Binge-Watchers Have Higher Levels Of Job Stress, Anxiety And Depression, Study Finds


There is a rapid rise in the number of Americans struggling with job stress and a reason for it is their addiction to TV shows, according to a study.

Binge-Watchers Have Higher Levels Of Job Stress, Anxiety And Depression, Study Finds

There is a rapid rise in the number of Americans struggling with job stress and a reason for it is their addiction to TV shows, according to a study. The research suggested that many people in the United States dedicate their post-working hours for screen time, which can increase their stress levels, anxiety, and depression. The study that was conducted by a group of researchers from Simply Hired, an online recruitment advertising network based in Sunnyvale, California, looked into the impact of various post-work relaxation activities on job stress, like binge-watching and looking at social media.

Through the study, the research team found that binge-watching is the favorite post-work relaxation activity of many Americans, followed by reading, listening to music and looking at social media. Over 80% of Americans love tuning into TV after work, the researchers noted. They also stated that many of these post-work relaxation activities add on to the job stress of an employee. “Despite the feel-good effects binge-watchers experience, people who watch television after work (81%) are more likely to have higher levels of stress, anxiety, and depression, ultimately taking them further from their goal of relaxing,” the research team noted.

The gap between working hours and non-working hours is narrowing with the advancement of technology. With notifications rolling out on the smartphone and laptop screens, it is becoming difficult for people to separate work life from personal life. Job stress is a major cause of several chronic illnesses, like type 2 diabetes and high blood pressure, among American adults. It can also lead to several mental health disorders, such as anxiety.

Nearly 40 million American adults above 18 years old are affected by an anxiety disorder, according to the Anxiety And Depression Association Of America (ADAA). In other words, over 18% of the population in the country is affected by it. Though this mental disorder is treatable, only 36% of the patients are receiving treatment for this disorder, the association noted. “In today's busy and connected world, it's both extremely important and extremely difficult to detach work life from personal life,” Claire Cole, who is a co-author of the study and a project manager for SimplyHired, told International Business Times. For the study, the research team examined data of more than 1,000 employees. They tried to find out the impact of post-work relaxation activities on these participants. The researchers used a survey method to analyze the job satisfaction, stress levels and wind-down activities of each of the participants. “More than half of the people surveyed said they're getting less time to relax than they need and often found themselves staying late or bringing their work home with them. Our study found the more often this occurred, the higher their job stress is, which can negatively impact physical and mental health,” Cole said.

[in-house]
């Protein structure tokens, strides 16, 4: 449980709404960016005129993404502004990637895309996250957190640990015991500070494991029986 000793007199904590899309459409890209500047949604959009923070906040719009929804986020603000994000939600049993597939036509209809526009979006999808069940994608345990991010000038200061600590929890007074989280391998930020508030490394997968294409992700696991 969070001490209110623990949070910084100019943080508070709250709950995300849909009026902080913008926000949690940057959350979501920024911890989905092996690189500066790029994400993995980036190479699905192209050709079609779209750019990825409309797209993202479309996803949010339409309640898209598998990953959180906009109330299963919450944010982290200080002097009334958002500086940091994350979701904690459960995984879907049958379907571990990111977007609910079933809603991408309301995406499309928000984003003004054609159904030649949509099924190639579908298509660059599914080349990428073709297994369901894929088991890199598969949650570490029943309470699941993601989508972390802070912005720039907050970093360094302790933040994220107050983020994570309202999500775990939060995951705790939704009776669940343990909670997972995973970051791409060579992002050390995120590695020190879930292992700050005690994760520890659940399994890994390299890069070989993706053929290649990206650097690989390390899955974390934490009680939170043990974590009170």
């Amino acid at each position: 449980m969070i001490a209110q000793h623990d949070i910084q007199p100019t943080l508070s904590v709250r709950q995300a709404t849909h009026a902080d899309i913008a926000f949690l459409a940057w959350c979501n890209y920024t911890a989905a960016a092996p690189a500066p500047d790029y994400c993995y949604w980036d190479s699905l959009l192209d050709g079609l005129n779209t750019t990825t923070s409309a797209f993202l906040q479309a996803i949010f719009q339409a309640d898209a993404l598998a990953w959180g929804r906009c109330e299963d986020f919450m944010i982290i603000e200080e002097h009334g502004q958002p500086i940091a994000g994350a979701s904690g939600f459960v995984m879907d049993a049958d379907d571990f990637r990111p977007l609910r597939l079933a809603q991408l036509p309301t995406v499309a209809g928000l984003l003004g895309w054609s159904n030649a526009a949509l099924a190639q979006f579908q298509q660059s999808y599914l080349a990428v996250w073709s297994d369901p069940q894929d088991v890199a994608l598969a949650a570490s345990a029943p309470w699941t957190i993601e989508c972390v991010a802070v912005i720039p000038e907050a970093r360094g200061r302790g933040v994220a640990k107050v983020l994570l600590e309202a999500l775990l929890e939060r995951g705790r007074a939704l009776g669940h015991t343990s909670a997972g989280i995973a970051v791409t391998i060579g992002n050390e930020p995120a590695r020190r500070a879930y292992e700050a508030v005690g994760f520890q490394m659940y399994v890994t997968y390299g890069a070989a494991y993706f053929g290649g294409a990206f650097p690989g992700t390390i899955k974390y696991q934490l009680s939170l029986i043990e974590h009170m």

During the study, the research team found that many of the employees struggle to fall asleep after a stressful workday due to various job-related thoughts. Some of the post-work relaxation activities that took a toll on the participants’ life were drinking alcohol, playing video games, venting about the workday and looking at social media. Employees who reported the highest job satisfaction disabled their work-related notifications, made to-do lists for the next day and reviewed their professional calendar after-work every night and unwind by volunteering, talking to a roommate, and playing cards after work, the researchers noted. “With this study, we wanted to give people ideas on how to relax after the end of the workday and set themselves up to feel more recharged,” Cole added.

The woman in this picture, wearing a sweater but still having to drape herself in a cloak, is clearly trying to explain to her coworkers how freezing cold it is in their office because the thermostat was set to accommodate men. Photo: CC0 Creative Commons